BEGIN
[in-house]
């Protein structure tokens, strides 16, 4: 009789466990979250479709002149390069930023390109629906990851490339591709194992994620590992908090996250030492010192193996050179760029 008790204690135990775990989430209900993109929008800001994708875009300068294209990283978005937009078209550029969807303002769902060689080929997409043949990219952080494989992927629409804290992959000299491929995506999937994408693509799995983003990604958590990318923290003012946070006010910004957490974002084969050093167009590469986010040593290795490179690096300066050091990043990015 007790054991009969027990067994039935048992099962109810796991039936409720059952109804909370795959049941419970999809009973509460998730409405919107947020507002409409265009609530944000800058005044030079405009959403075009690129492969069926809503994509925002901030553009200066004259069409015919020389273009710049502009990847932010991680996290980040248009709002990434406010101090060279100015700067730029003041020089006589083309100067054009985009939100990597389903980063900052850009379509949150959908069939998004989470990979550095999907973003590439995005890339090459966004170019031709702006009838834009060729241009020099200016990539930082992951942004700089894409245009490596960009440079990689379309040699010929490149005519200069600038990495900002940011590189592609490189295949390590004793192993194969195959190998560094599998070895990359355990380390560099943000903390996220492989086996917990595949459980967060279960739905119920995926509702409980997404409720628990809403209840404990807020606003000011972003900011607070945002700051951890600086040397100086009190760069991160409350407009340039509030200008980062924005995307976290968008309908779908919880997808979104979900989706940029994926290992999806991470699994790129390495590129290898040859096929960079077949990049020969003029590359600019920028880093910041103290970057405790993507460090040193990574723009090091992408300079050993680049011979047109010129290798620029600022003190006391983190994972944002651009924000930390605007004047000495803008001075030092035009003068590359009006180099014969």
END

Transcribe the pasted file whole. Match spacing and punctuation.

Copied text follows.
[in-house]
């Protein structure tokens, strides 16, 4: 009789466990979250479709002149390069930023390109629906990851490339591709194992994620590992908090996250030492010192193996050179760029 008790204690135990775990989430209900993109929008800001994708875009300068294209990283978005937009078209550029969807303002769902060689080929997409043949990219952080494989992927629409804290992959000299491929995506999937994408693509799995983003990604958590990318923290003012946070006010910004957490974002084969050093167009590469986010040593290795490179690096300066050091990043990015 007790054991009969027990067994039935048992099962109810796991039936409720059952109804909370795959049941419970999809009973509460998730409405919107947020507002409409265009609530944000800058005044030079405009959403075009690129492969069926809503994509925002901030553009200066004259069409015919020389273009710049502009990847932010991680996290980040248009709002990434406010101090060279100015700067730029003041020089006589083309100067054009985009939100990597389903980063900052850009379509949150959908069939998004989470990979550095999907973003590439995005890339090459966004170019031709702006009838834009060729241009020099200016990539930082992951942004700089894409245009490596960009440079990689379309040699010929490149005519200069600038990495900002940011590189592609490189295949390590004793192993194969195959190998560094599998070895990359355990380390560099943000903390996220492989086996917990595949459980967060279960739905119920995926509702409980997404409720628990809403209840404990807020606003000011972003900011607070945002700051951890600086040397100086009190760069991160409350407009340039509030200008980062924005995307976290968008309908779908919880997808979104979900989706940029994926290992999806991470699994790129390495590129290898040859096929960079077949990049020969003029590359600019920028880093910041103290970057405790993507460090040193990574723009090091992408300079050993680049011979047109010129290798620029600022003190006391983190994972944002651009924000930390605007004047000495803008001075030092035009003068590359009006180099014969």